No. It's a very simple BASIC -- simpler than anything else I found -- and very much geared for embedded MCU pin and peripheral control. You can see the whirlwind command and statement tour in the Quick Reference Guide at: http://www.cpustick.com/downloads/quickref.v1.60.pdf
>- that would allow users to test algorithms in a PC environment, and >code a PC end in a similar language...
You can run it on your PC just by loading up the StickOS for Windows software simulation from the Downloads page -- that's how we do all our automated testing, so it's a fine way to test algorithms, etc. Obviously pin and peripheral functionality doesn't work on the PC -- it's a very simple port of the guts of the BASIC. -- Rich
On Apr 9, 2:42=A0pm, "rtestardi" <r...@testardi.com> wrote:
> > Feedback would definitely be appreciated, though, if you do anything > significant with it -- it is still changing radically month-to-month, wit=
h
> new ports all the time (it's now a toss-up between PIC24 and STM32 for th=
e
> next one).
One suggestion would be to add a SIZE column to your MCU's page ? Be interesting to see how large the StickOS is, on the various cores (or two Size columns, if there is a minimalist / full feature option?)
> > >Is this compatible with any PC Basics, > You can run it on your PC just by loading up the StickOS for Windows > software simulation from the Downloads page -- that's how we do all our > automated testing, so it's a fine way to test algorithms, etc. =A0Obvious=
ly
> pin and peripheral functionality doesn't work on the PC -- it's a very > simple port of the guts of the BASIC.
Perhaps some 'pins' could be added via the parallel port ? Does that PC simulation include Step/Watch debug features ? -jg
Hi,

>One suggestion would be to add a SIZE column to your MCU's page ? >Be interesting to see how large the StickOS is, on the various cores >(or two Size columns, if there is a minimalist / full feature option?)
There are just two flavors of StickOS -- one that includes USB host mode (for PIC32 and MCF5225x) and one that doesn't. But the different MCUs support different UI transports for the command-line (Ethernet, USB, UART) and different numbers and types of pins and peripherals, so the overall size comparison might be misleading (an Ethernet stack on the MCF5223x is basically the same size as StickOS itself; whereas a UART driver on the MCF51QE128 is basically 0 bytes in comparison). My experience with the different MCUs is that code size is *almost* constant between them (at full optimization levels) -- within maybe 10%. When we have MCUs with more flash, we typically just expand the size of the "flash filesystem", allowing you to store more BASIC programs (other than the current one you are running). Just as a baseline picture, the "average" code sizes for the various modules of StickOS are: bytecode compiler and decompiler: 10k bytes bytecode execution engine: 6k bytes bytecode access and merge module: 4k bytes variable access module: 3k bytes pin access module: 4k bytes basic command interpreter: 3k bytes zigflea wireless transport: 3k bytes Just as a few quick notes, you can infer from the module list we don't actually store BASIC source code anywhere -- it is discarded as soon as the statement is entered... We store only the compiled bytecode, and then decompile it when the user wants to list the program or edit lines... We also store initial program edits in RAM, and then merge them with a "base program" in flash, to avoid unnecessary flash memory writes; once we have a full flash page of edits pending, we merge the RAM and base programs and rewrite flash. The wireless transport supports point-to-point as well as relays, and both a UI transport stream as well as "remote variable" updates from MCU to MCU.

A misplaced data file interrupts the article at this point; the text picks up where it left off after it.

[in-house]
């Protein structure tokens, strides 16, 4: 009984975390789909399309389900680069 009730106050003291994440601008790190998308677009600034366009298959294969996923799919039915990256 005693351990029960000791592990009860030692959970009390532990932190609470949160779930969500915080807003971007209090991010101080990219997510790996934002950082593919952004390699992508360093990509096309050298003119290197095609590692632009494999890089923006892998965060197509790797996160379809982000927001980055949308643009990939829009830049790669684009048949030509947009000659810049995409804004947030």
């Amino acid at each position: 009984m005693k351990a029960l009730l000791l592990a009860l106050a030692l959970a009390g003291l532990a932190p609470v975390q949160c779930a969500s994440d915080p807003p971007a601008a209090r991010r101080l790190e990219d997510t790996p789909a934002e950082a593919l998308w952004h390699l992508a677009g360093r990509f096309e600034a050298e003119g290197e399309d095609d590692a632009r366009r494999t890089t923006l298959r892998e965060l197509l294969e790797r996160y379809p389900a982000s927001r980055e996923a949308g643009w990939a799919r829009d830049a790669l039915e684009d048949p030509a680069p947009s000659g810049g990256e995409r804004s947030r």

>Perhaps some 'pins' could be added via the parallel port ? >Does that PC simulation include Step/Watch debug features ?
All the debug features work on the PC simulation, so you can single step, use breakpoints/watchpoints, examine/modify variables in immediate mode, use edit-and-continue, etc. The PC version was meant to be able to exercise all of the non-pin and non-UI transport functionality of the StickOS code, thru an automated test suite. -- Rich